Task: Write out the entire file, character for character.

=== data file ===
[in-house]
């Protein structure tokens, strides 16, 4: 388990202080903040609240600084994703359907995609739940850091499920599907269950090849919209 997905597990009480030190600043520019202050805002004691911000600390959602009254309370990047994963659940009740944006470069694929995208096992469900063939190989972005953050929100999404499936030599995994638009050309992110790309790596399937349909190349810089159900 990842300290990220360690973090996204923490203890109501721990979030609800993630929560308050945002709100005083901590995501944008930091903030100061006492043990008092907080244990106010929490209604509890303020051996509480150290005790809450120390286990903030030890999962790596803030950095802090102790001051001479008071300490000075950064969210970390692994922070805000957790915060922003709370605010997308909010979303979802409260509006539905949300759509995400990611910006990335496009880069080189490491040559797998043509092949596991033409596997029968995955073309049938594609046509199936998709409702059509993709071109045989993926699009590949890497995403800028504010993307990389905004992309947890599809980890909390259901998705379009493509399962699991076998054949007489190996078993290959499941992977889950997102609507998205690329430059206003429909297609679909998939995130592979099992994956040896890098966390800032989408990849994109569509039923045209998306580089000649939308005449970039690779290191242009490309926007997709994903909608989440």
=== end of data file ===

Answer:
[in-house]
């Protein structure tokens, strides 16, 4: 388990202080903040609240600084994703359907995609739940850091499920599907269950090849919209 997905597990009480030190600043520019202050805002004691911000600390959602009254309370990047994963659940009740944006470069694929995208096992469900063939190989972005953050929100999404499936030599995994638009050309992110790309790596399937349909190349810089159900 990842300290990220360690973090996204923490203890109501721990979030609800993630929560308050945002709100005083901590995501944008930091903030100061006492043990008092907080244990106010929490209604509890303020051996509480150290005790809450120390286990903030030890999962790596803030950095802090102790001051001479008071300490000075950064969210970390692994922070805000957790915060922003709370605010997308909010979303979802409260509006539905949300759509995400990611910006990335496009880069080189490491040559797998043509092949596991033409596997029968995955073309049938594609046509199936998709409702059509993709071109045989993926699009590949890497995403800028504010993307990389905004992309947890599809980890909390259901998705379009493509399962699991076998054949007489190996078993290959499941992977889950997102609507998205690329430059206003429909297609679909998939995130592979099992994956040896890098966390800032989408990849994109569509039923045209998306580089000649939308005449970039690779290191242009490309926007997709994903909608989440």